Tips for Healthy Living: Autumn’s Aubergines

Geri Wohl, Certified Nutrition Consultant

Geri Wohl, Certified Nutrition Consultant Better Eating Coach

Autumn’s Aubergines

By Geri Wohl, CNC

Aubergine. Brinjal. Baingan. Melanzana. For us in the US, we know it as eggplant. This vegetable is actually a berry. It derives its name from resembling a large pear-shaped egg. The globe eggplant has a deep purple skin with a cream-colored spongy flesh. Varieties of aubergine can be found in different colors, striations, sizes and shapes. Eggplant can have a bitter taste due to the edible seeds that contain a very small amount of nicotine. No need to be concerned as you would need to consume 20-40 pounds of eggplant to obtain the equivalent amount of nicotine found in one cigarette.

Eggplant originated in India around the 5th century. It was primarily used as a dye and a decorative garden plant more than as a food due to its acrid taste. Over time through cultivation, aubergine has become a more popular vegetable, both in Indian and Mediterranean dishes. It belongs to the nightshade family or Solanaceae, which includes tomatoes, sweet peppers, potatoes and paprika. In fact, the aubergine plant has very similar growth characteristics to tomato plants. Plants in the nightshade family may aggravate conditions such as arthritis or fibromyalgia. If you have questions about these conditions and nightshades, contact me at

Let’s look at the positive benefits from consuming eggplant. Eggplant is very low in calories. One cup has only 35 calories. While it isn’t loaded with one particular nutrient, it does possess many nutrients and antioxidants that provide overall nutritional support. For instance, it is high in dietary fiber, having about 10% of the daily value. Having a diet high in fiber keeps the digestive tract regular and may protect against type II diabetes. For more about fiber, see my article “It’s Good to be Green.” In addition, eggplant contains vitamins B1, B3, B6, K and folate. The minerals copper, manganese, magnesium and potassium are also found in eggplant.

Its deep purple color is an indication that it is rich in antioxidants. Its ORAC score is 993 units. For more about ORAC scores and antioxidants, see my article “Spice it up.” One of eggplant’s important antioxidants is an anthocyanin called nasunin that supports our brains. Nasunin, found in the eggplant skin, has been shown to help protect the fats comprising the cell membranes of the brain. By protecting these cell membranes, needed nutrients can pass into the cell and the cellular waste products exit and are excreted. As with other antioxidants, nasunin is associated with reducing cancer growth. In the Journal of Agricultural and Food Chemistry, nasunin was found to prevent growth of new blood vessels in cancer tumors, an important step in the prevention of tumor growth.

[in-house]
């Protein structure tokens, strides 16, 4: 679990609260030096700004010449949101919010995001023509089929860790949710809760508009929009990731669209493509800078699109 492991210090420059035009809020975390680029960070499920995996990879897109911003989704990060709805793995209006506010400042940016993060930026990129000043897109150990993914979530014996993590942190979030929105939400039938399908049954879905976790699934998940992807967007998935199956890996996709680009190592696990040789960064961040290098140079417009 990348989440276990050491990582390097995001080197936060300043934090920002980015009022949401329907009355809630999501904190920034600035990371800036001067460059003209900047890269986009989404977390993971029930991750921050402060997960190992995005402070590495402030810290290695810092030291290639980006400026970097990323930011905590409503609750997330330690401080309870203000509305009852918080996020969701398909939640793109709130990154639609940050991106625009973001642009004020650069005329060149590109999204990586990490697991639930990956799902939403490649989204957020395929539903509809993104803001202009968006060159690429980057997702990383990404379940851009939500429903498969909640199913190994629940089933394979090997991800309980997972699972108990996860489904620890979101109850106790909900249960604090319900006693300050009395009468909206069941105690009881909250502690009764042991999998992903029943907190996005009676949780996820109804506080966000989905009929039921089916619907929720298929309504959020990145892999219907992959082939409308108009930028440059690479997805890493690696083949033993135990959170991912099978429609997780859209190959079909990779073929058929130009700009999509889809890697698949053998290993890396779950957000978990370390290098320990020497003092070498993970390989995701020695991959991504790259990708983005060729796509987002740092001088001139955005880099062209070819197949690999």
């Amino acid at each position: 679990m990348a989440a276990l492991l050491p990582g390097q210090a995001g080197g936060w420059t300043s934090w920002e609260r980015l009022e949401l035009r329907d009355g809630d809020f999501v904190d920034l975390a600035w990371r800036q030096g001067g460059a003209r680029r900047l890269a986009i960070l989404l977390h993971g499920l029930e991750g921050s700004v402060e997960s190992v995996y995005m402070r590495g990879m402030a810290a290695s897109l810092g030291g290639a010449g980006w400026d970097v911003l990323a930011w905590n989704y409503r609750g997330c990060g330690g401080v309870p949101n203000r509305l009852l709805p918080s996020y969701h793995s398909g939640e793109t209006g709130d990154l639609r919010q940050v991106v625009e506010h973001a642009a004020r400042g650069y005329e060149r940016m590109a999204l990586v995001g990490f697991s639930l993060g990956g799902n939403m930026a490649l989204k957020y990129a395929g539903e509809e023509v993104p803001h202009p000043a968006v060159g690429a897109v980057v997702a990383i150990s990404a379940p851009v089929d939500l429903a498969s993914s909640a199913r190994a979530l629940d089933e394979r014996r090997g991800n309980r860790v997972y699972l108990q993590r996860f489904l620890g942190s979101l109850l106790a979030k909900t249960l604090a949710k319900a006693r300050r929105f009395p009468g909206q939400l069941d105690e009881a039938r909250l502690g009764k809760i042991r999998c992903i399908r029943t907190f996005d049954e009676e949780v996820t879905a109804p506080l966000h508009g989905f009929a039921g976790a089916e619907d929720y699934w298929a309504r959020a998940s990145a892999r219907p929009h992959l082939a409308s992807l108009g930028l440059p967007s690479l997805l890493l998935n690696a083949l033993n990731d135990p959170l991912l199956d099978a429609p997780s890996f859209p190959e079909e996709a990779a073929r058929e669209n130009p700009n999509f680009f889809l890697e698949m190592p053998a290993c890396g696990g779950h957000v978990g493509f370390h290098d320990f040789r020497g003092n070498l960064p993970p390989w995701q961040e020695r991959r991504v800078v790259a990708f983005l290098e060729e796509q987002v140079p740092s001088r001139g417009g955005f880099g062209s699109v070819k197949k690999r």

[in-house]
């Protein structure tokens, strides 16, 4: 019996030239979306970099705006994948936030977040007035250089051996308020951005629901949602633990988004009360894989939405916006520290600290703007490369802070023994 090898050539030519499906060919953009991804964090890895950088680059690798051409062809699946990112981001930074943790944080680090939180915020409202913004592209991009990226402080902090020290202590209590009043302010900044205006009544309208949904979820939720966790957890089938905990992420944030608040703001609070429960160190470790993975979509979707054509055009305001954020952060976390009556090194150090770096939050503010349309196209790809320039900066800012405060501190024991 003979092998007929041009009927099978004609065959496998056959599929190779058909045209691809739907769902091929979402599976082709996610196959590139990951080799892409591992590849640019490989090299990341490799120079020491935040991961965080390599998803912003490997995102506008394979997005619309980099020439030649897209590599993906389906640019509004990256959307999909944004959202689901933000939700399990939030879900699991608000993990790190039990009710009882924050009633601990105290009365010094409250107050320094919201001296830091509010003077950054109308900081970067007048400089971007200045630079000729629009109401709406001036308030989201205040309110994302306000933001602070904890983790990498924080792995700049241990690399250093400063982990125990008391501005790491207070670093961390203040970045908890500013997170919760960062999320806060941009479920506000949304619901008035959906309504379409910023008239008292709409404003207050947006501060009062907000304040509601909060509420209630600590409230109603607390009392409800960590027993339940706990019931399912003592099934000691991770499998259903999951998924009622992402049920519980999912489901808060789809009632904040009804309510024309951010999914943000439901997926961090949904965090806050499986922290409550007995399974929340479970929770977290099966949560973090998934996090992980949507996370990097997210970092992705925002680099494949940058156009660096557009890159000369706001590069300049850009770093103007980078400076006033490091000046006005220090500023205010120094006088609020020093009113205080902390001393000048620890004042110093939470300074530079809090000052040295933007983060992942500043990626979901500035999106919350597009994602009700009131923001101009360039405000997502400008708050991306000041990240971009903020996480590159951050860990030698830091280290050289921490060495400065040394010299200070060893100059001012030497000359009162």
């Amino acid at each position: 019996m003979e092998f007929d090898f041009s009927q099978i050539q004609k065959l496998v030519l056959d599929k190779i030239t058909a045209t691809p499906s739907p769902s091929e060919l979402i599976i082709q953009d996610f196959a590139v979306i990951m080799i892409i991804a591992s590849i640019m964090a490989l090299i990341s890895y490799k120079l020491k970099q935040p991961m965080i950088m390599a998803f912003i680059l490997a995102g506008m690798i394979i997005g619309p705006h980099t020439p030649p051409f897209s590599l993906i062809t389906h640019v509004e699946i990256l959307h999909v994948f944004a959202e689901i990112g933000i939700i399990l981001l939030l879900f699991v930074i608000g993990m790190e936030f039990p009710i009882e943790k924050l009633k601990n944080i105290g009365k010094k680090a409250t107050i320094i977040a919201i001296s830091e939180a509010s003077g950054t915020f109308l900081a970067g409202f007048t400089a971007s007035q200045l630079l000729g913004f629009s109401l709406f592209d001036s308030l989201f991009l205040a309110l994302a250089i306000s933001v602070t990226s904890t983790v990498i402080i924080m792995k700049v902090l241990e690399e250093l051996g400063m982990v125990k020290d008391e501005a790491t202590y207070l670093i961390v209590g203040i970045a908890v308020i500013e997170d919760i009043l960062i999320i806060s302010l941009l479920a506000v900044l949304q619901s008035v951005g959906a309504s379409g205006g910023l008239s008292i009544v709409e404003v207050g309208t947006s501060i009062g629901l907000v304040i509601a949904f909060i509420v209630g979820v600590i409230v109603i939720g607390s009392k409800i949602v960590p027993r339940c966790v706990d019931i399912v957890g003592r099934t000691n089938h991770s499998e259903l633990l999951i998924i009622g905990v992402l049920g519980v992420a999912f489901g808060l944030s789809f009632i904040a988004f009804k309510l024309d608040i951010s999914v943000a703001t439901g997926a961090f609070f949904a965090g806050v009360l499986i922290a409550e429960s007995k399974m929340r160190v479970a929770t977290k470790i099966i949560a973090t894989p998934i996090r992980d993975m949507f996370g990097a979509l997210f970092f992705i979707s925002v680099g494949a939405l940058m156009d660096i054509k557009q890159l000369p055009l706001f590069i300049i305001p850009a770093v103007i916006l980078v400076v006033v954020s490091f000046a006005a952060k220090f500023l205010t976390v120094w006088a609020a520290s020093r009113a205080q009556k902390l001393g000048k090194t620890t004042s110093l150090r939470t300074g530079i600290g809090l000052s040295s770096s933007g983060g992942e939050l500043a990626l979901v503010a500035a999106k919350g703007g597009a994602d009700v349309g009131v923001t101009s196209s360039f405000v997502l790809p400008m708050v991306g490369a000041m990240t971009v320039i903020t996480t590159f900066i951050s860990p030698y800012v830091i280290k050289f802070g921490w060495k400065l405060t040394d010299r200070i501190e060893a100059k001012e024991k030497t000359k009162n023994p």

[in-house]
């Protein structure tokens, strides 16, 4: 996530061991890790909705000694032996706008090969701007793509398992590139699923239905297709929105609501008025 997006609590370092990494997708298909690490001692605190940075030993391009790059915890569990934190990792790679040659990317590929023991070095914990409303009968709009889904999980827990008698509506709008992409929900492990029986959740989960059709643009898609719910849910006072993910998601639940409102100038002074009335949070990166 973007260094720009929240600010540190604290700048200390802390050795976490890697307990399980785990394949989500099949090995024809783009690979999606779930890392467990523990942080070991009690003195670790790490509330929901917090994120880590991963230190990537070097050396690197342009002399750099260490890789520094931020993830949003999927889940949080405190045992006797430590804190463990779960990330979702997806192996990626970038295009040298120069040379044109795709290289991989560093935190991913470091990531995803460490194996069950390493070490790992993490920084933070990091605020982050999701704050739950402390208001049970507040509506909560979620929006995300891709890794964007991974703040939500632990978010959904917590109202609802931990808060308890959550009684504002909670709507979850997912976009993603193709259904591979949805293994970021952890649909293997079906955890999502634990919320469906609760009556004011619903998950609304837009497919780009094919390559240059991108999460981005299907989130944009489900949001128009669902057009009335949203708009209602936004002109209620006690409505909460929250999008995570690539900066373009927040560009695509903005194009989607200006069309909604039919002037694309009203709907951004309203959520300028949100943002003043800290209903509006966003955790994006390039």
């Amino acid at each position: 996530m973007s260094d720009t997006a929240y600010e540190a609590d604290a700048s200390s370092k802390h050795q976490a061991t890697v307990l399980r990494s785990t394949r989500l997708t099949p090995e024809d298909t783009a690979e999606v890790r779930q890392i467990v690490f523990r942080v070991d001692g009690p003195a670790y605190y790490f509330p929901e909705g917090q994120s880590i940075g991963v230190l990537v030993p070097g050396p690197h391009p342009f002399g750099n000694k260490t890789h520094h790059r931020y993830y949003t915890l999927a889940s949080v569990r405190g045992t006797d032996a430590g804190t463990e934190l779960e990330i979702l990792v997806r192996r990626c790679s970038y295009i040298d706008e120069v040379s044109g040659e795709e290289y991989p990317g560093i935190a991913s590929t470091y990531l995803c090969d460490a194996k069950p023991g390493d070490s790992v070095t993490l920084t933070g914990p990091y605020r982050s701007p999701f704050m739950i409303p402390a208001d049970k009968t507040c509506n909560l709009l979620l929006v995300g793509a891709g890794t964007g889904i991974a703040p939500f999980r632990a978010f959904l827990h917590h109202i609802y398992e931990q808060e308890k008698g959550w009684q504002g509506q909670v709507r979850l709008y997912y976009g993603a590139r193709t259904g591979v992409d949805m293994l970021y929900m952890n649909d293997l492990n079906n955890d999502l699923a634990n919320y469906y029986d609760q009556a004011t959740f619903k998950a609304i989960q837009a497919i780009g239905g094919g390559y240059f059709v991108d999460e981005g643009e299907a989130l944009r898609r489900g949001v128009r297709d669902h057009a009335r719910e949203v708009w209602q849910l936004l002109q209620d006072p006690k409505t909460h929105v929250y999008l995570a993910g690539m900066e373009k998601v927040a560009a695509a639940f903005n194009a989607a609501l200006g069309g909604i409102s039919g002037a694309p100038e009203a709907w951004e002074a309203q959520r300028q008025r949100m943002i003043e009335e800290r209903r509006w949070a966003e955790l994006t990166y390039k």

Nasunin is also an iron chelator meaning that it will bind excess iron from the body. Iron is essential for oxygen transport, normal immune functioning and collagen formation, but excess iron generates free radicals and is associated with heart disease and cancer. By protecting free radical formation, nasunin effectively protects the blood cholesterol from being oxidized. Other antioxidants found in eggplant also work on lowering LDL cholesterol. Vitamin K is known to help prevent clot formation and strengthen capillaries allowing for better blood flow throughout the body. These antioxidants and vitamin K work synergistically to support cardiovascular health.

Eggplants are typically in season from the end of summer through the middle of fall. So get yours now before the local season ends. When selecting, the skin should be shiny and free of any blemishes or discoloration. To test for ripeness, gently press the skin with your thumb. If it springs back, the eggplant is ripe. If it leaves an indentation, avoid buying it. Eggplants are very perishable. Store in the refrigerator for a few days.  Once eggplant is cut, it will decompose quickly.

To reduce the bitter taste, some people will tenderize eggplant by salting it. Sprinkle cut eggplant pieces with salt and let them sit in a colander for 30 min. The salt will pull some of the water content with the bitter eggplant components out. If you are on a low salt diet, you can rinse off the salt with water. Eggplant can be baked, roasted, sautéed or stewed. For a delicious eggplant spread, see my Eggplant Spread recipe.

Be aware that eggplants also contain oxalates. Oxalates can crystallize and accumulate causing kidney or gallbladder stones. Oxalates can also interfere with calcium absorption.

Here’s to our purple friend—try it and get the benefits to both your head and heart!


© Geri Wohl, CNC


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